“I want you to be healed in Jesus Name!”

“Will the pain every go away?”

“Will the pain get easier?”

“You have to let go, and let God!”

“Oh she just had a bad adoption experience!”

“Adoption is a gift from God, sorry you had a bad experience!”

“Aren’t you thankful you weren’t aborted? You got life!”

The list could go on and on of things I’ve heard people say, and even things I’ve said myself. Over the last 8 years of coming out of the fog, I have learned so much and God has shown me so much about my personal experience and journey. I felt I needed to share some of it with my followers.

ADOPTEE PAIN

2010 I started the healing process. Healing from what? A lifetime of brokenness, heartbreak, grief, loss and trauma some of which is from my adoption experience, some is from other things that have happened in my life. Back in 2010 I was still drinking to numb my pain. I was a functional drinker, I went to work everyday and loved my career. I raised 3 kids, paid my bills, had fun and enjoyed my life to the best of my abilities.

I quickly learned that alcohol and the healing process didn’t work well together, and actually it was pretty catastrophic if I’m being honest. Mixing alcohol with trauma?  I learned that alcohol had actually stalled my healing, it made me not process my pain. It was my great escape. I was a runner, alcohol was my magic carpet and for 27 years I rode it ducking and dodging anything remotely painful. One thing I wasn’t doing was FEELING ADOPTION GRIEF, LOSS & TRAUMA.

When August 13, 2012 came rolling around I had enough of myself. At this point I spent 27 years running from the pain from my past and my adoption experience. August 13, 2012 was also my birthday. The day I came into this world, and the day my birth mother abandoned me and left me. It doesn’t matter who else was around to substitute HER. No one ever has, nor will they ever replace HER. They tried, but didn’t succeed!

I soon started a recovery ministry called Celebrate Recovery and spent the next 4 years working the 12 steps, mentoring other women, leading a women’s chemical dependency group and processing my pain! You read that right. Processing my pain. How do I do this? I never learned how to process my pain. Adoptee pain is ignored and denied to us by the entire WORLD!

Adoption is wonderful!

Adoption saved you!

Adoption gave you LIFE!

If I left it up to this world to help me, I would be dead right now. This world has never had any help for broken, hurting adult adoptees. We don’t fit the narrative of how adoption is perceived by society. Not only do many of us not fit in with our adoptive families, but many of us don’t fit in with our birth families. We don’t fit in with the world which leaves us more isolated and alone than you could ever imagine.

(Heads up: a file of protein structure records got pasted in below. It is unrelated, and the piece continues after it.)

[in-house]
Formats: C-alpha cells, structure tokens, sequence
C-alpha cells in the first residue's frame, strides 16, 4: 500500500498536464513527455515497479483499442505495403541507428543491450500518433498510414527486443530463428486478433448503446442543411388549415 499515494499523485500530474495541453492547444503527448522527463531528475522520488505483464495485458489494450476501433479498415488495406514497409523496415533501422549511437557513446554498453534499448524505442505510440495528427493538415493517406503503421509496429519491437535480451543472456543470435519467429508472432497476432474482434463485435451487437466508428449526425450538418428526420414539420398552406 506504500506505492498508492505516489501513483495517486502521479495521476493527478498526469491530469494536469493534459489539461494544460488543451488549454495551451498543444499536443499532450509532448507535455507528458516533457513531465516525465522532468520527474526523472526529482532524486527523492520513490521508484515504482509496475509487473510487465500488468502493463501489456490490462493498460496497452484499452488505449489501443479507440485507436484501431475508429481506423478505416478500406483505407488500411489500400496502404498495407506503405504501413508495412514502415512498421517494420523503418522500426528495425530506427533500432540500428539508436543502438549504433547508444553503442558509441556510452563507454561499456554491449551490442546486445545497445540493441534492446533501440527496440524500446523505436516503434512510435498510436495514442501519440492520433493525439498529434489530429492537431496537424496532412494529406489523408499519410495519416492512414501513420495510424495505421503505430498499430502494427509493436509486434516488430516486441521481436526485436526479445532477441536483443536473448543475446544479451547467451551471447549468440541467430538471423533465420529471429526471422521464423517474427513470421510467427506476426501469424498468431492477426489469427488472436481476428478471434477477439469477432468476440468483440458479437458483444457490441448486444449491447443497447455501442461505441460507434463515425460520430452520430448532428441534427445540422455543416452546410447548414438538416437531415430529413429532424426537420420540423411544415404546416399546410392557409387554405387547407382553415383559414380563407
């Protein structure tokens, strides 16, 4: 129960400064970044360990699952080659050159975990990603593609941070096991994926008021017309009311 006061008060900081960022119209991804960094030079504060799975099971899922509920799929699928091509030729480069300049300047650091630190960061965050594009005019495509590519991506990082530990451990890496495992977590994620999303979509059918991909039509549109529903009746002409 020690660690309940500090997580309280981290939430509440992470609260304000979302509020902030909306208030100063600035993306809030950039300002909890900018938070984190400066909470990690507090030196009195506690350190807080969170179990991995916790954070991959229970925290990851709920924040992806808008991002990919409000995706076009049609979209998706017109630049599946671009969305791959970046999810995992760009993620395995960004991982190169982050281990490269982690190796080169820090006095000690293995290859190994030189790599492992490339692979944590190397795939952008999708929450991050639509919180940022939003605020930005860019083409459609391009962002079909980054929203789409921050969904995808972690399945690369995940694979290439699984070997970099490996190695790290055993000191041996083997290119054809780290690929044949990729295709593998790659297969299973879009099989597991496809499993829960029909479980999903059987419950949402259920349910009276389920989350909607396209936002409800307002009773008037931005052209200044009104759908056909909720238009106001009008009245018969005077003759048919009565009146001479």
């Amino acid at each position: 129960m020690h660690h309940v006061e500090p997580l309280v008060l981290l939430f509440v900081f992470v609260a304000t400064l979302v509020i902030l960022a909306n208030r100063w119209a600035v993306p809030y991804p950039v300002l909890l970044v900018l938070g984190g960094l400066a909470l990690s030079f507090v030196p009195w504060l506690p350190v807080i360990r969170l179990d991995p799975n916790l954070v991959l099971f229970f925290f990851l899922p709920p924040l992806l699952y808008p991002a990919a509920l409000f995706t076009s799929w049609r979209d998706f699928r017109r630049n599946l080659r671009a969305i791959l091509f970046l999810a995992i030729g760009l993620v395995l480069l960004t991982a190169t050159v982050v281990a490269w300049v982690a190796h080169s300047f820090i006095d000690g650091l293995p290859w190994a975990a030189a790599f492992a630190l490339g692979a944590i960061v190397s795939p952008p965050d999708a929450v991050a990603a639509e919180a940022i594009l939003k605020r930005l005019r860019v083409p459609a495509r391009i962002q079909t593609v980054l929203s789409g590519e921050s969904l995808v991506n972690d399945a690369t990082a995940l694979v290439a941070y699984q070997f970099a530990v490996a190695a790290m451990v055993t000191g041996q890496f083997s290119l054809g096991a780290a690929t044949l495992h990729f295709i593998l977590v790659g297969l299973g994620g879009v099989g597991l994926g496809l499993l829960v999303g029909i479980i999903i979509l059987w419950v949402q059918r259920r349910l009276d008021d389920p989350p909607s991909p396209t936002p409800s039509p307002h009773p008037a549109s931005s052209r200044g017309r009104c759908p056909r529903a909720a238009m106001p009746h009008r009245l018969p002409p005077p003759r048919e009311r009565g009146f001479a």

One by one, I started working on my adoptee issues. Triggers, memories, grief, loss, trauma, C-PTSD, abandonment, rejection, mother wound, father wound, sadness, depression, anxiety, aloneness, isolation, and the list could go on. ADOPTION IMPACTS EVERY AREA OF OUR LIVES. As my drinking came to a screeching halt my adoptee reality came rolling in like a ton of bricks. Smacked me straight in the face. Knocked me dead in my tracks.

The fog began to lift, and things got real and fast. Celebrate Recovery was somewhat of a safe space for me, but no one understood me. They didn’t get what I was saying, and they too had the idea that adoption was all wonderful so I was some ungrateful little brat for not appreciating the fact I wasn’t aborted. I had a small handful of close friends who were always there to listen and support me, but they didn’t understand it because they aren’t adopted. I was still isolated and alone in many ways and because Celebrate Recovery was a ministry the goal was to BE HEALED IN JESUS NAME!

Well, I showed up and I did the work. Day after day, week after week and year after year I kept going back and guess what? I still have the pain I did when I walked through the doors. I still am broken. I still have a broken heart, and I still have MAJOR ADOPTEE ISSUES. I remember feeling like I was doing something wrong and like I had to hide like I really felt because this healing everyone was talking about just wasn’t working for me!

“You are choosing to hang onto the pain!”

“You aren’t praying enough!”

“I think you need to fast!”

“Stop thinking of the negative and think of the positive!”

All of these things only made me feel worse about my situation and myself. It made me feel like I was the exception. I was the one that was never going to get the healing. I was the one God was punishing because I’m one ungrateful little b**ch and I’m not thankful I’m adopted. I hate being adopted. I heard people say, “There are reasons people don’t get there healing!”

What in the actual F*CK does that even mean?